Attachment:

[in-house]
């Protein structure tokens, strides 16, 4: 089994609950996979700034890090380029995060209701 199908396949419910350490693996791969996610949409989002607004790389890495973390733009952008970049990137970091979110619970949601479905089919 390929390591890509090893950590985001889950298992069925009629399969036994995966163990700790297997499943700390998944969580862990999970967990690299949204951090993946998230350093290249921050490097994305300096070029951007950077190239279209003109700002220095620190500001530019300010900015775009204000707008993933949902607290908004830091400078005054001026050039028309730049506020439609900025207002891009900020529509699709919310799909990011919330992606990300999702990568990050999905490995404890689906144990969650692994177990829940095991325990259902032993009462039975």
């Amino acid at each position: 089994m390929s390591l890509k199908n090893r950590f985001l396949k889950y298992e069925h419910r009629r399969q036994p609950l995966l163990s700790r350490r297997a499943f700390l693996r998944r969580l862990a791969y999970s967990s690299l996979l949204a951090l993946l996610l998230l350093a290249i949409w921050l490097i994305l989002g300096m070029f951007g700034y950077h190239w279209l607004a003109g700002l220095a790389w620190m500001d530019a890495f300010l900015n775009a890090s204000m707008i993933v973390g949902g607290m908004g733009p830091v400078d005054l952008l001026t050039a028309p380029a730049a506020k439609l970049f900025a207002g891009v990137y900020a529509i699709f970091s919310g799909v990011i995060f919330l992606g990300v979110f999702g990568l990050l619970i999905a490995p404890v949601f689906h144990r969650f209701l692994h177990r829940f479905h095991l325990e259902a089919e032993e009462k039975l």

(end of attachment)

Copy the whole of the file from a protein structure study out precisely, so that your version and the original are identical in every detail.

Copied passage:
[in-house]
């Protein structure tokens, strides 16, 4: 089994609950996979700034890090380029995060209701 199908396949419910350490693996791969996610949409989002607004790389890495973390733009952008970049990137970091979110619970949601479905089919 390929390591890509090893950590985001889950298992069925009629399969036994995966163990700790297997499943700390998944969580862990999970967990690299949204951090993946998230350093290249921050490097994305300096070029951007950077190239279209003109700002220095620190500001530019300010900015775009204000707008993933949902607290908004830091400078005054001026050039028309730049506020439609900025207002891009900020529509699709919310799909990011919330992606990300999702990568990050999905490995404890689906144990969650692994177990829940095991325990259902032993009462039975």
């Amino acid at each position: 089994m390929s390591l890509k199908n090893r950590f985001l396949k889950y298992e069925h419910r009629r399969q036994p609950l995966l163990s700790r350490r297997a499943f700390l693996r998944r969580l862990a791969y999970s967990s690299l996979l949204a951090l993946l996610l998230l350093a290249i949409w921050l490097i994305l989002g300096m070029f951007g700034y950077h190239w279209l607004a003109g700002l220095a790389w620190m500001d530019a890495f300010l900015n775009a890090s204000m707008i993933v973390g949902g607290m908004g733009p830091v400078d005054l952008l001026t050039a028309p380029a730049a506020k439609l970049f900025a207002g891009v990137y900020a529509i699709f970091s919310g799909v990011i995060f919330l992606g990300v979110f999702g990568l990050l619970i999905a490995p404890v949601f689906h144990r969650f209701l692994h177990r829940f479905h095991l325990e259902a089919e032993e009462k039975l």